I've used Grafted Coatings' KTM 10 which when buffed looks better than nitro IMHO. It has incredible clarity and depth. However, if you let it dry too long, it is very difficult to rub out. I think WB is very tempermental about temperature and humidity. I have had some success with warming the finish before shooting. I use the Devilbiss 9oz D-Kups and put the cup in hot water, changing to new hot water periodically to ensure the finish gets warmed all the way through. It doesn't take much with the small cups. Warming it seems to lower the viscosity. Thinning with water seems to mess up the chemistry of the finish and produce really inconsistent results. Heating the finish only goes so far though if the board it's getting sprayed onto is a radically different temperature.

My latest problem is that I'm getting lots of Micro bubbles in my finish. I think it's that I'm applying to thick, but that's hard not to do when spraying relatively thick finishes. If anyone has some experience and solutions for this one, I'd really appreciate it.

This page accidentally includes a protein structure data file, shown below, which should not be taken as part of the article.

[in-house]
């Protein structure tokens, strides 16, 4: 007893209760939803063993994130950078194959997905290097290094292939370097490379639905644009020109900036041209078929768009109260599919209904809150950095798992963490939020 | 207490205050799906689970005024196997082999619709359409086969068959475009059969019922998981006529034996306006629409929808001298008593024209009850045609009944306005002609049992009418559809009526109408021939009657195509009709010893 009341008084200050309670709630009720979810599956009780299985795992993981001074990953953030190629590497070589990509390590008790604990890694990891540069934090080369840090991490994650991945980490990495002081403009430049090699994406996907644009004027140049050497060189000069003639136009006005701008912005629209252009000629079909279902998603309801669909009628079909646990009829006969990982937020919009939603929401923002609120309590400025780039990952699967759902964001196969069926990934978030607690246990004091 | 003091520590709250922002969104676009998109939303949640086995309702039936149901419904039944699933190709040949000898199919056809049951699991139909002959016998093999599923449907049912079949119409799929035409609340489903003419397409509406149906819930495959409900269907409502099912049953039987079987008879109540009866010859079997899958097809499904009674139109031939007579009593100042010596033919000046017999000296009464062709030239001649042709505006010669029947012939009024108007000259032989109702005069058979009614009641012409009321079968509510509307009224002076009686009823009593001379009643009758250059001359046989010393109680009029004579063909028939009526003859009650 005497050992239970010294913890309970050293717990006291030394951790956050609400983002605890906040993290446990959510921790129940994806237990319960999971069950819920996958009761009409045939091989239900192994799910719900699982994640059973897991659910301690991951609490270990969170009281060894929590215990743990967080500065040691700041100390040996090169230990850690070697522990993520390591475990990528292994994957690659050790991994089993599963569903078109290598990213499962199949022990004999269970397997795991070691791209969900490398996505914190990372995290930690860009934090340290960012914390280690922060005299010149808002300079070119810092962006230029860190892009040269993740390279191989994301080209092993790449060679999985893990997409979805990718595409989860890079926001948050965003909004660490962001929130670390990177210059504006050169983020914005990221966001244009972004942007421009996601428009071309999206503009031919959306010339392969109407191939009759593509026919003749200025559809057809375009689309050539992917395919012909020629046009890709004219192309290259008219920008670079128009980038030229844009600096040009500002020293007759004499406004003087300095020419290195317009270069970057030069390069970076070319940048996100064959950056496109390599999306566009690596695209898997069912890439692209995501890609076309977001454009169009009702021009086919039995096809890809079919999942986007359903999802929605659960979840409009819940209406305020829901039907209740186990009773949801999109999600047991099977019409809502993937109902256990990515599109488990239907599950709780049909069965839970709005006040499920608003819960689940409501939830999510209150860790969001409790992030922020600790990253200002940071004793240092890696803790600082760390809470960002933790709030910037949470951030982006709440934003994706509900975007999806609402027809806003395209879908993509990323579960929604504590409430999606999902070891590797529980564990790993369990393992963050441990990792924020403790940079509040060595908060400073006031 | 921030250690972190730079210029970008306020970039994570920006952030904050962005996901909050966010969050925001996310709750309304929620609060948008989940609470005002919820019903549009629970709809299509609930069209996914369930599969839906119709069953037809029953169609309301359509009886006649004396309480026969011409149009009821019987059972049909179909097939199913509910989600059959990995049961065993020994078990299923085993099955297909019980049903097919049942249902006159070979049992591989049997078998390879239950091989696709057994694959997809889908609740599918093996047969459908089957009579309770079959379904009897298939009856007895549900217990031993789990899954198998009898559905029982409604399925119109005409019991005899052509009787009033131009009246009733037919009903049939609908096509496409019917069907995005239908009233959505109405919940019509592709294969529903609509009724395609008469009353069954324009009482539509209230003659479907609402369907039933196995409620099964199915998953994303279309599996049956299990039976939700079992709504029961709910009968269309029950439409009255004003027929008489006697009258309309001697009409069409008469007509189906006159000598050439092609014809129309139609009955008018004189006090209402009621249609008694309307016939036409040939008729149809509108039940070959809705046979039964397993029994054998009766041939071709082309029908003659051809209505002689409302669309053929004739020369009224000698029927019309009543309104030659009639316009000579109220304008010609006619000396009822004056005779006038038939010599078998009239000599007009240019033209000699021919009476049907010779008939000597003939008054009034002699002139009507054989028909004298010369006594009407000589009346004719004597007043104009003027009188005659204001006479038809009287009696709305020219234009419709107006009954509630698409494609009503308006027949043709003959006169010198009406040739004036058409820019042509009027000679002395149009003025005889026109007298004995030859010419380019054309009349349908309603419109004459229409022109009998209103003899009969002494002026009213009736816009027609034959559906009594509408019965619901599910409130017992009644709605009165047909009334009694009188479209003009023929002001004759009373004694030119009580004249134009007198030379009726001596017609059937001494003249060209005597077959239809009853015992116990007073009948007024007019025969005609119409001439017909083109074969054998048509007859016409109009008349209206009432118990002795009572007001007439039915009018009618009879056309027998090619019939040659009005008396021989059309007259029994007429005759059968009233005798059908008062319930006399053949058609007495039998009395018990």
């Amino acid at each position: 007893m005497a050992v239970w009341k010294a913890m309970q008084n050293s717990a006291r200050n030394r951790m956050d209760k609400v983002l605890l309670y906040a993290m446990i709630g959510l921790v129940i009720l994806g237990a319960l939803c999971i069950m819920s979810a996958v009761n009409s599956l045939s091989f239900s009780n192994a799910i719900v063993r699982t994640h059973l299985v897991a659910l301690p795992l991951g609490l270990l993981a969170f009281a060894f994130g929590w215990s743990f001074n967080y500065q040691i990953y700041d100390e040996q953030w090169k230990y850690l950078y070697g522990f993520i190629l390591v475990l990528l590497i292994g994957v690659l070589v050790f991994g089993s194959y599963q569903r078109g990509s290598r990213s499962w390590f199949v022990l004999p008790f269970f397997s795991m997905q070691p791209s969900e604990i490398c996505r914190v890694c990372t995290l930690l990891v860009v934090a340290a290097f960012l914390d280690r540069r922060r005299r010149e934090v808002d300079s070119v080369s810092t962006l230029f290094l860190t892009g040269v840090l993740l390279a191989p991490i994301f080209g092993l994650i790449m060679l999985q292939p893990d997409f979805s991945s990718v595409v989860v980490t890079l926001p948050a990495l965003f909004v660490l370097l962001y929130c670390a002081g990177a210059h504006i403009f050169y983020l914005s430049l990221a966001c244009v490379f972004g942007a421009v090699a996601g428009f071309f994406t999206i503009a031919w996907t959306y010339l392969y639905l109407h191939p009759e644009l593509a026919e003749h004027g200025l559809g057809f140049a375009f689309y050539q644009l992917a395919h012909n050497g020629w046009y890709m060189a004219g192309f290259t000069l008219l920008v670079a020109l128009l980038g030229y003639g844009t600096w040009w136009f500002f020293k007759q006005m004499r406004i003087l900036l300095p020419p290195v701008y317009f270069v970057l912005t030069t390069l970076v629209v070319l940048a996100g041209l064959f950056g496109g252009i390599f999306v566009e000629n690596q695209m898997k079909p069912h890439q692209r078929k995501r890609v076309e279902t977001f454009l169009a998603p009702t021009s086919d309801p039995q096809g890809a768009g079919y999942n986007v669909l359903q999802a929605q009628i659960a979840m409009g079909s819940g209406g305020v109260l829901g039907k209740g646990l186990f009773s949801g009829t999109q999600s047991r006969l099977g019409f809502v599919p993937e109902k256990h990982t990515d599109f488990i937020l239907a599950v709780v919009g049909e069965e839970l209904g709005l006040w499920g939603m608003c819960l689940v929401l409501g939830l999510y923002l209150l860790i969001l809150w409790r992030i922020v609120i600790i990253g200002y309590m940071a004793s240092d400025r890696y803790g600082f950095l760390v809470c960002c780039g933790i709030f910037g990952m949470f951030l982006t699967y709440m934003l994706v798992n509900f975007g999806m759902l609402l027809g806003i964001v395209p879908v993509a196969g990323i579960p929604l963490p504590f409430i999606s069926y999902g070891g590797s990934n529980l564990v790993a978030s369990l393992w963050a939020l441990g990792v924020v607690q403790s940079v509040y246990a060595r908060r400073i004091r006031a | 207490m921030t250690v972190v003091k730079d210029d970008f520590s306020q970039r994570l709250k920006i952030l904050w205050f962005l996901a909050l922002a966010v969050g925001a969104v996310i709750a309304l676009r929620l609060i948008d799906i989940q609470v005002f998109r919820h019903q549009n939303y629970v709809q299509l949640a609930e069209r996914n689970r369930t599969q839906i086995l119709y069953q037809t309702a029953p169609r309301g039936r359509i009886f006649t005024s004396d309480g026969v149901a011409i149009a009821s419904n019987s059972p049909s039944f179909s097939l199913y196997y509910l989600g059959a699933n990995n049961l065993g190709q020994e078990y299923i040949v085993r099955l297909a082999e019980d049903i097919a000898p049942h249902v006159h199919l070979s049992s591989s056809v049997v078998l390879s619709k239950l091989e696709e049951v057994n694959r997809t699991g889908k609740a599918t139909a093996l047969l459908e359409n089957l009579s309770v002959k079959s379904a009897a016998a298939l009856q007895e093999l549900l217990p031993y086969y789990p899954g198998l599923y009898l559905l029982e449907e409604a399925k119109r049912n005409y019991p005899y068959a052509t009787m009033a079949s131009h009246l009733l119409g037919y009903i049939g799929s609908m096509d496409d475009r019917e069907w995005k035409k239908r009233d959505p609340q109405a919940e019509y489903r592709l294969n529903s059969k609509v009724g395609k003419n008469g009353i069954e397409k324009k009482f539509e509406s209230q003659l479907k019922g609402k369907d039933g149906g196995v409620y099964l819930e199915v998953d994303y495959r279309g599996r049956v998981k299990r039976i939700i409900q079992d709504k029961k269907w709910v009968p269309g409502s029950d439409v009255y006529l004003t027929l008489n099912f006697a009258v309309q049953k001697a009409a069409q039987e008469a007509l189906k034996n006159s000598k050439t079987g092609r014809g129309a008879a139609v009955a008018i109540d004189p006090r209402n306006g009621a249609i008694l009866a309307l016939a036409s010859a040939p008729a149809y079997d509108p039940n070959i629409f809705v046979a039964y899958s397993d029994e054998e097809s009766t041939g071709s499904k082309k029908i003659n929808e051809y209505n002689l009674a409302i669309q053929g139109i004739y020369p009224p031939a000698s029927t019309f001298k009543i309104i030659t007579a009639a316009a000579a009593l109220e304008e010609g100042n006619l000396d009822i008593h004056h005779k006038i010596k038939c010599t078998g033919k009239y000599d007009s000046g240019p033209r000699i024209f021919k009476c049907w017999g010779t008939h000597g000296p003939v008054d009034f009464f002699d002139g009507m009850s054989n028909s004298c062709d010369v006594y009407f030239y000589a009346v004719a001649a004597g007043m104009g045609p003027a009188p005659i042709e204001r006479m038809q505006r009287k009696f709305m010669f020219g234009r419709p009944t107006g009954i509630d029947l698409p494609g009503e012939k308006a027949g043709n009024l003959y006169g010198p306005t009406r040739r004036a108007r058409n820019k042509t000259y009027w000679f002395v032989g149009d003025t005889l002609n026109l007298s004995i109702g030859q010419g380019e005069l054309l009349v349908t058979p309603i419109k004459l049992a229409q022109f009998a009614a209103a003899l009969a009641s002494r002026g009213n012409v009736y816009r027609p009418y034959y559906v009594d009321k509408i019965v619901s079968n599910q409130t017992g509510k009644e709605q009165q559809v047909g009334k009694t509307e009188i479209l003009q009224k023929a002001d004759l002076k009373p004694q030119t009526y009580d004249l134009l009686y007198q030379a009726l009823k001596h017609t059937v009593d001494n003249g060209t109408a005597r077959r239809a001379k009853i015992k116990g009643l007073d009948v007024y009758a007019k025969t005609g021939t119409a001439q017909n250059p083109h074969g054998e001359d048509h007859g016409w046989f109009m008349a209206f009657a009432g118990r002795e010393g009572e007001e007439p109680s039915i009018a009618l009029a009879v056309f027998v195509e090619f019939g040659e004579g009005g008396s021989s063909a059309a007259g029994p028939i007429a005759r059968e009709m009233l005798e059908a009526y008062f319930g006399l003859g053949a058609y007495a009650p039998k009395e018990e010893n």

I'd love to keep this thread going. Maybe if we all test and contribute we can all solve one another's WB problems. That would be a huge bonus for me, because for me, nitro really isn't an option.
 

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My latest problem is that I'm getting lots of Micro bubbles in my finish. I think it's that I'm applying to thick, but that's hard not to do when spraying relatively thick finishes. If anyone has some experience and solutions for this one, I'd really appreciate it.

I'd love to keep this thread going. Maybe if we all test and contribute we can all solve one another's WB problems. That would be a huge bonus for me, because for me, nitro really isn't an option.
Correct, micro bubbles is too thick a coat, the vapors gets trapped. With WB the coat does not need that much of a wet coat appearance compared to solvent as it levels out more while drying. Also helps if the surface being sprayed is not horizontal.
 

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It makes sense that the thickness traps bubbles. Thanks for that insight. What's the best way to spray a lighter coat?

Should I lower material flow, or increase the distance from the gun to the surface? Or something else?